Posted June 4, 2017 by Peter in Interviews

Interview with Joe Madureira (Battle Chasers: Nightwar)

Battle Chasers Nightwar logo
Battle Chasers Nightwar logo

When you sit down to speak with someone who used to write and draw for Uncanny X-Men, the Ultimates, and who created Battle Chasers, I’m hoping a little geeking out is permissible. “I used to collect comics in the 90s,” I happily said to Joe Madureira. “That was my day!” he replied, sounding genuinely happy in return.

We were speaking after I’d had a chance to sit down and play a demo of the game based on the Battle Chasers series, Battle Chasers: Nightwar. Taking characters from the comics – and adding a new face to the roster – the game has taken things in the slightly unexpected direction of a JRPG. Controlling a team picked from three of the six available characters, you advance through the story by exploring dungeons and fighting in turn-based battles against various creatures.

“Pretty much our whole team is into RPGs, and tactical based games [...] like Chrono Trigger or Fire Emblem, there’s just a lot of deep strategy to do the combat,” Joe explained when I asked about this approach. “And Battle Chasers is about a team, a group of people. For a party based game I think turn based works the best.”
Battle Chasers Nightwar screen
In combat, you have three resources to manage. Health, keeping your characters standing, is straightforward enough, as is the basic idea of mana to power special skills. However, when attacking characters also generate Overcharge, which on the most basic level works like “free” mana, giving extra points to spend without needing to dip into potions to restore it. If you play as thrifty as me – the kind of player who can end a game with an inventory of unused items – then having a method of breaking out the bigger moves does appeal.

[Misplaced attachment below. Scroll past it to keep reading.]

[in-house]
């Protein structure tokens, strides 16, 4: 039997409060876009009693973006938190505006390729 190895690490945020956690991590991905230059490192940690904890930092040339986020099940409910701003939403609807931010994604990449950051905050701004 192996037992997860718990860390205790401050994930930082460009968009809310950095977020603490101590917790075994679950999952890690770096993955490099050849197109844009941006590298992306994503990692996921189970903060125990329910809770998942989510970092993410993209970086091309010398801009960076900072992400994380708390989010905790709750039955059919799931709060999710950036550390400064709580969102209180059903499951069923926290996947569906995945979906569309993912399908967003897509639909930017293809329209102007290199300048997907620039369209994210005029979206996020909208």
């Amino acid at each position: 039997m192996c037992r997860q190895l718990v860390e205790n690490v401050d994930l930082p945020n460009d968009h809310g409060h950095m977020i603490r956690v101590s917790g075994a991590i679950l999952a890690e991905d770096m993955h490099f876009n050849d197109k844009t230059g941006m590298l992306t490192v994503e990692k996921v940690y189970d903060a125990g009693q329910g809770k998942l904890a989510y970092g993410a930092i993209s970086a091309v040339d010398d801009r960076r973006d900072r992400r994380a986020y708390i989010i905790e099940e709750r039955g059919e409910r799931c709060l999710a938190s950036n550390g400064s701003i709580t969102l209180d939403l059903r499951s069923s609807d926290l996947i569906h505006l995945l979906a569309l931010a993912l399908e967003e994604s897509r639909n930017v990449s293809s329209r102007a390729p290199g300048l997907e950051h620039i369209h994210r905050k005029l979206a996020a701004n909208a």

“I used to play like you, where I was so conservative with it, and I would finish every game with like hundreds of phoenix downs and potions. That was one of the reasons we did overcharge was that we wanted people to not worry about [experimenting with skills].” However, there are more uses too – for example, swordsman Garrison has a skill that increases damage according to how much Overcharge is spent, benefiting holding back during longer fights for a big finisher.

The choice of team members is important too, with each one filling a role; these go against expectation though, as in the demo the hulking golem Calibretto had healing skills, while the child Gully was able to shield team mates and work more as the traditional tank. Characters not seen but due in the full game are Red Monika (“she’s a rogue, she has a lot of interesting abilities that revolve around incapacitating the enemy, or stealth – her dungeon ability is stealth and pickpocketing so you can steal treasure off of the monsters”), Knolan (“more of a traditional all-around mage that has lots of area effect spells”); and a character new to the series for the game, Alumon (“he uses dark magic, but he’s a hybrid defender mage, and he’s got a lot of debuffs”).

But the key to putting the team together isn’t just which characters you like the look of, but how they may work together. “You’ll want to experiment with different characters because of [their] synergies. There’s certain characters that work better with others,” Joe tells me when I asked about teams. “For instance, Knolan has an ability that can can detonate creatures that are on fire, so if they’re burning already he can make them explode and do area damage to each other. And do if you use [...] abilities that leave an enemy on fire for a couple of turns, and you have Knolan in your party, that’s a devastating combination.”
Battle Chasers Nightwar screen
Gameplay in the demo could be divided into three segments, combat, travelling around the world map, and exploring dungeons. Combat is pretty self-explanatory, happening inside a turn-based instance, with everything else around waiting until the fight is resolved before continuing. The world map is explored by wandering along routes with markers for explorable locations. Monsters also blocked some routes, requiring a fight to progress past them… or trying another path if feeling a touch out of your depth.